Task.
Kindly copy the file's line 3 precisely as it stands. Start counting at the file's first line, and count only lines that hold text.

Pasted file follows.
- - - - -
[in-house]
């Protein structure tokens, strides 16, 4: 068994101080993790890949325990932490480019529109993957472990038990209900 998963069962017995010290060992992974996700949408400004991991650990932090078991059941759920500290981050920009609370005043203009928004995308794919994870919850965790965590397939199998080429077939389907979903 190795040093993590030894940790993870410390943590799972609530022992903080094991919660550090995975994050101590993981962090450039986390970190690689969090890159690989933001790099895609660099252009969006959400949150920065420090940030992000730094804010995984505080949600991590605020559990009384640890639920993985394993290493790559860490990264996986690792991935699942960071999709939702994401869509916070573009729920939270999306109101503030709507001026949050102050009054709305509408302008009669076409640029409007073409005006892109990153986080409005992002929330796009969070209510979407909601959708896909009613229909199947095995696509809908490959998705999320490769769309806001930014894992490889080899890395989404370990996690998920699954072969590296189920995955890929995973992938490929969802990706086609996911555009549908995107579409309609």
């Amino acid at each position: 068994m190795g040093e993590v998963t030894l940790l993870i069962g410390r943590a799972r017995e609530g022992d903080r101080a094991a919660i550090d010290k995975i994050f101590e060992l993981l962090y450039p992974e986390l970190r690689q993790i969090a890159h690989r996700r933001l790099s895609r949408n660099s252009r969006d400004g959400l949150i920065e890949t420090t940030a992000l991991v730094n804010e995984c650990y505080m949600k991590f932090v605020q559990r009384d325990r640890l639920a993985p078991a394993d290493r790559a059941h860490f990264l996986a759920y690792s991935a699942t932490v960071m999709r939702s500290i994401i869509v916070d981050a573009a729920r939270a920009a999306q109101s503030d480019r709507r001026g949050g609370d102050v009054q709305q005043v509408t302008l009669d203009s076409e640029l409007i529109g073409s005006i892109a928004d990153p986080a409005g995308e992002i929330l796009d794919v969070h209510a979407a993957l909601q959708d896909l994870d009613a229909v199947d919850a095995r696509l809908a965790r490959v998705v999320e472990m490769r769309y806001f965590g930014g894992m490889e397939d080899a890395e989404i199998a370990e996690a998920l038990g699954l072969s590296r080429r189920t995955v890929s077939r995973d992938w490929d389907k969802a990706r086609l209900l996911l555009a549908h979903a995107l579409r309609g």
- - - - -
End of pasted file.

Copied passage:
């Amino acid at each position: 068994m190795g040093e993590v998963t030894l940790l993870i069962g410390r943590a799972r017995e609530g022992d903080r101080a094991a919660i550090d010290k995975i994050f101590e060992l993981l962090y450039p992974e986390l970190r690689q993790i969090a890159h690989r996700r933001l790099s895609r949408n660099s252009r969006d400004g959400l949150i920065e890949t420090t940030a992000l991991v730094n804010e995984c650990y505080m949600k991590f932090v605020q559990r009384d325990r640890l639920a993985p078991a394993d290493r790559a059941h860490f990264l996986a759920y690792s991935a699942t932490v960071m999709r939702s500290i994401i869509v916070d981050a573009a729920r939270a920009a999306q109101s503030d480019r709507r001026g949050g609370d102050v009054q709305q005043v509408t302008l009669d203009s076409e640029l409007i529109g073409s005006i892109a928004d990153p986080a409005g995308e992002i929330l796009d794919v969070h209510a979407a993957l909601q959708d896909l994870d009613a229909v199947d919850a095995r696509l809908a965790r490959v998705v999320e472990m490769r769309y806001f965590g930014g894992m490889e397939d080899a890395e989404i199998a370990e996690a998920l038990g699954l072969s590296r080429r189920t995955v890929s077939r995973d992938w490929d389907k969802a990706r086609l209900l996911l555009a549908h979903a995107l579409r309609g």